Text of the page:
Tuesday, December 21, 2010

Are You Hurt or Just Sore?

When we first begin a training program, we see a lot of improvement early. Things then level off and the rate of improvement slows down. The initial sky-rocket of improvement results from the brain learning how to coordinate the movements and recruit the muscles and energy needed to perform the new activities. This typically happens over the initial 1-2 weeks. The next 3-5 weeks are the slower, more physical adaptations that the body produces as a result of the specific activity (i.e. increased cardiac output, increased oxygen transport and use by the cells, or increased muscle fiber size, etc).

Whether you are a seasoned athlete or a beginner, whenever a new training activity is started, a common body reaction is known as “Delayed Onset Muscle Soreness” (DOMS). This is soreness that occurs 24-48 hours after activity and generally resolves within 3-7 days. Many studies have been performed to try and determine a cure for DOMS. Unfortunately, it is a natural response and a typical indication of when you’ve performed something new. The symptoms of DOMS can be decreased by performing a proper warm-up. When the muscles are “warm”, they are more pliable and responsive to activity. The best remedy for this normal muscle reaction, however, is to repeat the exercise activity. This “Repeated Bout Effect” is part of the adaptation process. Too often, we experience soreness and then wait a prolonged period before attempting to resume activity. By that time, the body considers the activity to be “new” again which results in more soreness. We then put off activity again or quit all together.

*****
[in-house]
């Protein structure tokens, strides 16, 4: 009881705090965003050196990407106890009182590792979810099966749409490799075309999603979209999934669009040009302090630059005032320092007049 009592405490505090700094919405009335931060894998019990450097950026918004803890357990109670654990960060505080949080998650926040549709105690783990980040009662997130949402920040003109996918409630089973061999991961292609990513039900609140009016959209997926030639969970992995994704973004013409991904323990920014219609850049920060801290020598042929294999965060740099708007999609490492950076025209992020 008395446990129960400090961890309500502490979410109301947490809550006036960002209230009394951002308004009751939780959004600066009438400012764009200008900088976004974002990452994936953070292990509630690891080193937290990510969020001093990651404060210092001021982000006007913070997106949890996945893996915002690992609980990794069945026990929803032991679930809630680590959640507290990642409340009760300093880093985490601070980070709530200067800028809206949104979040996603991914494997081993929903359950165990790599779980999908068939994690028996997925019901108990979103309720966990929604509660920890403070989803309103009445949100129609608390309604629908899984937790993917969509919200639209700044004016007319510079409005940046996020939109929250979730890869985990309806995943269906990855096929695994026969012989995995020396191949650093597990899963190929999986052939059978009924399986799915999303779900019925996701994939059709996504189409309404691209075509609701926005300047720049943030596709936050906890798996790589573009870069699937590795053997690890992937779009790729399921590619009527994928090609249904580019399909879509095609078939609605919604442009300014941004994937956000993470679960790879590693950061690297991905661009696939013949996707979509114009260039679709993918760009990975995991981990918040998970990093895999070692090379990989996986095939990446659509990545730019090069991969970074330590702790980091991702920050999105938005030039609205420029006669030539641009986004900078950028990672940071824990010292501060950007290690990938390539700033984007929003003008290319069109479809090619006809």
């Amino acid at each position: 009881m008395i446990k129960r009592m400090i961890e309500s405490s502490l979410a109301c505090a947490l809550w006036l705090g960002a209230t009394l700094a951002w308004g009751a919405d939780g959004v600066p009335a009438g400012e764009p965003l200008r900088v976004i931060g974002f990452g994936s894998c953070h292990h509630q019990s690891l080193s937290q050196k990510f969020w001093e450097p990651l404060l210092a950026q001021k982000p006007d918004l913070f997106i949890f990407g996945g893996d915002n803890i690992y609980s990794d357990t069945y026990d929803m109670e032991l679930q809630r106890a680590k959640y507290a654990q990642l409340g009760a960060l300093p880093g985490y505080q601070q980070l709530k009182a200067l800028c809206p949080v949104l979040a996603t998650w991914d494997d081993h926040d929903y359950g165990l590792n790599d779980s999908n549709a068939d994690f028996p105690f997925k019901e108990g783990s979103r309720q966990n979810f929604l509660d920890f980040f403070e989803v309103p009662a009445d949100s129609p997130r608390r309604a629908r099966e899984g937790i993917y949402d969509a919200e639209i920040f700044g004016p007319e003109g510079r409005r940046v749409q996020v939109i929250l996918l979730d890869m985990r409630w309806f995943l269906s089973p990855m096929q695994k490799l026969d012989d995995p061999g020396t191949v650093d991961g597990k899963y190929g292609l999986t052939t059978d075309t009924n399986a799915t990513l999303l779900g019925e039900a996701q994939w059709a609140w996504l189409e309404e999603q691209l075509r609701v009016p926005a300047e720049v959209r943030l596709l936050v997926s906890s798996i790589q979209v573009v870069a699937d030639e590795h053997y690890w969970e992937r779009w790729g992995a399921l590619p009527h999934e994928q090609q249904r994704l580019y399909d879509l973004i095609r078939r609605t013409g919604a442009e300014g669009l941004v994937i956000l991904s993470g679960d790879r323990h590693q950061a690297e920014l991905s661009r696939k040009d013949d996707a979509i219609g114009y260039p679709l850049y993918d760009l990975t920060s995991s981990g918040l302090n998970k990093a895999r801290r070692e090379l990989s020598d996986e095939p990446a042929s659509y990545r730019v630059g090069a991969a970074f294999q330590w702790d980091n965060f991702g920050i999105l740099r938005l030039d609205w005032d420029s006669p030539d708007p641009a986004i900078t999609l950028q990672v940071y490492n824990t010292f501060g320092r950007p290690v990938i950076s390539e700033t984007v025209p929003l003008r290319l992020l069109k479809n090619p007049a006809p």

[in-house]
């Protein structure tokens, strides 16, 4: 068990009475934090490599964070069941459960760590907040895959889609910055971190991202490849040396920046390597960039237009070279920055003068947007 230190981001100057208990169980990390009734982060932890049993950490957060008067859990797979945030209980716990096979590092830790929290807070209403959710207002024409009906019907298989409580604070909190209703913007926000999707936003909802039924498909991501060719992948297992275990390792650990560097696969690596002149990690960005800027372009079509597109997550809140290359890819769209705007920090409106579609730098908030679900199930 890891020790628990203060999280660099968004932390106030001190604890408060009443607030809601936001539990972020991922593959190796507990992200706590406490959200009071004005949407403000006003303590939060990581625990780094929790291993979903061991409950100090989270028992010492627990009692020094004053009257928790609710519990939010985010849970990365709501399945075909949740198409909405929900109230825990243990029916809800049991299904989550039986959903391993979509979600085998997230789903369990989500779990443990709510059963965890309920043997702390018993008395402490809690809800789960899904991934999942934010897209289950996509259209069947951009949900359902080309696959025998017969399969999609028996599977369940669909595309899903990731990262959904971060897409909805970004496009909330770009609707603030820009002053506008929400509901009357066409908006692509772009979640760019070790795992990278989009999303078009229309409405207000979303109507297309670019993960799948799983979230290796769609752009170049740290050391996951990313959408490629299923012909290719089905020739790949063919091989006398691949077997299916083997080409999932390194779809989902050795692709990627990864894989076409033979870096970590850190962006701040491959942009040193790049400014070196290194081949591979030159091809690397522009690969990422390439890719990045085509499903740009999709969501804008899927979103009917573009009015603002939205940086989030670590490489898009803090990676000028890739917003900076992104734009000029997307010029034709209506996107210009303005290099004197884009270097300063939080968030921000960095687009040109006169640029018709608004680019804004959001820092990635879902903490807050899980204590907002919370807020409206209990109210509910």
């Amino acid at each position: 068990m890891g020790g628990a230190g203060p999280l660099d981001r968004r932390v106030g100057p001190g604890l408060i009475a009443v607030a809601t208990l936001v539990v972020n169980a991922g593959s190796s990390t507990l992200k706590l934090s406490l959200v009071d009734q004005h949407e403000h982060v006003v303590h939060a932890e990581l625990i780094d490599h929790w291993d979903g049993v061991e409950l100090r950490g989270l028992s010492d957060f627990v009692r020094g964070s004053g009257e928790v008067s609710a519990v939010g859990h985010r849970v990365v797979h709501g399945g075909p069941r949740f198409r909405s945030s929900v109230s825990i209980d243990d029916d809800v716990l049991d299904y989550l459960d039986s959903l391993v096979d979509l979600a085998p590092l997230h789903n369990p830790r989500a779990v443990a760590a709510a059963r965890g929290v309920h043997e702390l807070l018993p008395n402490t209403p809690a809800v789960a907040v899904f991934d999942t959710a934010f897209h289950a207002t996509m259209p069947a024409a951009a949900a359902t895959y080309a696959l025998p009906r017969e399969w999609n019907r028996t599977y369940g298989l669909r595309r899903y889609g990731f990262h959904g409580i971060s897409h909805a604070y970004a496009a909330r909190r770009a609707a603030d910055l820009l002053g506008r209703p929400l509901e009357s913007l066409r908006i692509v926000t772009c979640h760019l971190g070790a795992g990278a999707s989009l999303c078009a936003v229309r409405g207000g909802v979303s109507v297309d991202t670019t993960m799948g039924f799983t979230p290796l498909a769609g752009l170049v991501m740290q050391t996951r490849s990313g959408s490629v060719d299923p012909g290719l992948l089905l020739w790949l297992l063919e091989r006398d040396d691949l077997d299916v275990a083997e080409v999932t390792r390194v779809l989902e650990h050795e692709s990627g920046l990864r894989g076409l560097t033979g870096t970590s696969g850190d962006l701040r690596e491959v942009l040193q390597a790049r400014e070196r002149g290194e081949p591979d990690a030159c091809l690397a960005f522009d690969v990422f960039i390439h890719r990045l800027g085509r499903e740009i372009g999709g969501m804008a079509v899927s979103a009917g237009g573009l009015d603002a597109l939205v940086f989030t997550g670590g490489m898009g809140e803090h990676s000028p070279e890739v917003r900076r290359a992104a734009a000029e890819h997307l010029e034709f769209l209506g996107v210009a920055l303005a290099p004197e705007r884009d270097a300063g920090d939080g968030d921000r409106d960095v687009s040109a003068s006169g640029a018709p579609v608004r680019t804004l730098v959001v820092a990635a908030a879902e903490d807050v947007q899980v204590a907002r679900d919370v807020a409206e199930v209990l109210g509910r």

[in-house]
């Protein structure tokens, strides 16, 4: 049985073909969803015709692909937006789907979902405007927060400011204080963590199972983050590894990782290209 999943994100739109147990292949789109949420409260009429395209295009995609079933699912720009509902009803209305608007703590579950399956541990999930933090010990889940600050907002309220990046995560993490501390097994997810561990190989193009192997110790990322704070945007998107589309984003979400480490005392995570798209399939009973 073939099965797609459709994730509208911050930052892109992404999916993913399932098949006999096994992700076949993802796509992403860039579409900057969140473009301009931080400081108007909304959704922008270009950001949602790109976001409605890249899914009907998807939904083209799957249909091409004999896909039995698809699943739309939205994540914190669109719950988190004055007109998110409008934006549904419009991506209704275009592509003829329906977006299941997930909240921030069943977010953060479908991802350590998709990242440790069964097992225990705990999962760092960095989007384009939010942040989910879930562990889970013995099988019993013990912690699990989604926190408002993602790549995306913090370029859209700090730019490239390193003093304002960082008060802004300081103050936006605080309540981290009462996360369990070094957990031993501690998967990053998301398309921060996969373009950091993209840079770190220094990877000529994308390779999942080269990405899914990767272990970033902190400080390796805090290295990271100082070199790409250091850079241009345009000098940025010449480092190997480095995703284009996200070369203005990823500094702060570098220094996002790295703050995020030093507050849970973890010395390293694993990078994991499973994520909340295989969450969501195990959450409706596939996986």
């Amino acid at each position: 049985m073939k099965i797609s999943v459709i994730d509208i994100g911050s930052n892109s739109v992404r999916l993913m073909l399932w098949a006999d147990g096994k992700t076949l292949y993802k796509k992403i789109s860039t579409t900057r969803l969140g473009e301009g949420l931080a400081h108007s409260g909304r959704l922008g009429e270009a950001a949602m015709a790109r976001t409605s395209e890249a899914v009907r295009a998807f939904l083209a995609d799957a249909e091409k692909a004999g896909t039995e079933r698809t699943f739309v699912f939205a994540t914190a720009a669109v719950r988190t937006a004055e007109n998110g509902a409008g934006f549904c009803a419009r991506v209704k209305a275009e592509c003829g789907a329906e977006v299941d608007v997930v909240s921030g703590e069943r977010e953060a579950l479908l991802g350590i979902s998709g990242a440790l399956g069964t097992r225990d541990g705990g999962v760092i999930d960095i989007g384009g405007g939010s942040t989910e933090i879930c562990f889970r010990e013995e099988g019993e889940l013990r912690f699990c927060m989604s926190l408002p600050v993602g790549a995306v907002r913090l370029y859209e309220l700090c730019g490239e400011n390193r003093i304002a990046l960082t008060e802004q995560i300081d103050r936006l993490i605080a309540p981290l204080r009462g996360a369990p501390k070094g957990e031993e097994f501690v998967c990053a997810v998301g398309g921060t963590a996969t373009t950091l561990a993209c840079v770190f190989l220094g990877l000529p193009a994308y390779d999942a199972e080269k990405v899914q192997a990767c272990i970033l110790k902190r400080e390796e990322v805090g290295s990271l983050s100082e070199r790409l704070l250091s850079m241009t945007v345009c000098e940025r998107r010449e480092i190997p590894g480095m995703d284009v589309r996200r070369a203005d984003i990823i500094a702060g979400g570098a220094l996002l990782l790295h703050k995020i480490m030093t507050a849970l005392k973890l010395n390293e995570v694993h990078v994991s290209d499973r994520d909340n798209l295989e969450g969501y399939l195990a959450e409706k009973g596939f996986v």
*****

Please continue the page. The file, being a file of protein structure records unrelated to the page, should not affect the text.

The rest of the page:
In order to see results from any training program, you have to challenge the body to a degree of stress that is greater than what it is normally accustomed. Too little, and you will see minimal or no improvement at all. Too much, may result in overtraining or potential injury. But, ultimately how much challenge your body can take, depends on your current fitness status. If you are just beginning a training program or you have had a long break, then you should start slower and with lower intensities to give your body time to adapt to the new stresses. If you are more fit, your body can handle greater challenges.

A couple of questions that I am asked frequently are “How can I tell whether what I am feeling is ‘normal soreness’ or the result of an injury?” and “How can I maintain my fitness when I am injured?”.

First, some typical symptoms that would signify an injury are:

- Swelling
- Numbness, tingling, or loss of joint motion
- Warmth to the touch
- Discoloration or bruising
- A twinge during a workout that becomes worse later
- Limping
- Pain that lasts more that 2-3 days
- Pain that increases over time
- Pain that interferes with normal activities

Second, an injury doesn’t have to sideline you for good. By following a few simple recommendations, it is possible to continue exercising, maintain your fitness level, and heal properly at the same time:

1. Listen to your doctor! - Your physician can provide you with appropriate exercises that can be done to promote healing and fitness. Most importantly, he/she can provide you with advice to avoid further problems.

2. Modify your workouts so that they don’t include the injured area. – For an upper body injury, focus on lower body training. For lower body injuries, focus on the upper body or maybe perform exercises while sitting. High impact activities (i.e. running) can be modified to low or no impact activities (i.e. stationary bike, swimming, etc).

3. If the injury continues to hurt, continue to modify your activities until you find something that doesn’t hurt. – Increased pain or swelling are signs of continued stress and occasionally, activity may need to be discontinued altogether in order to allow some healing first.

David Yeager, ATC, CSCS

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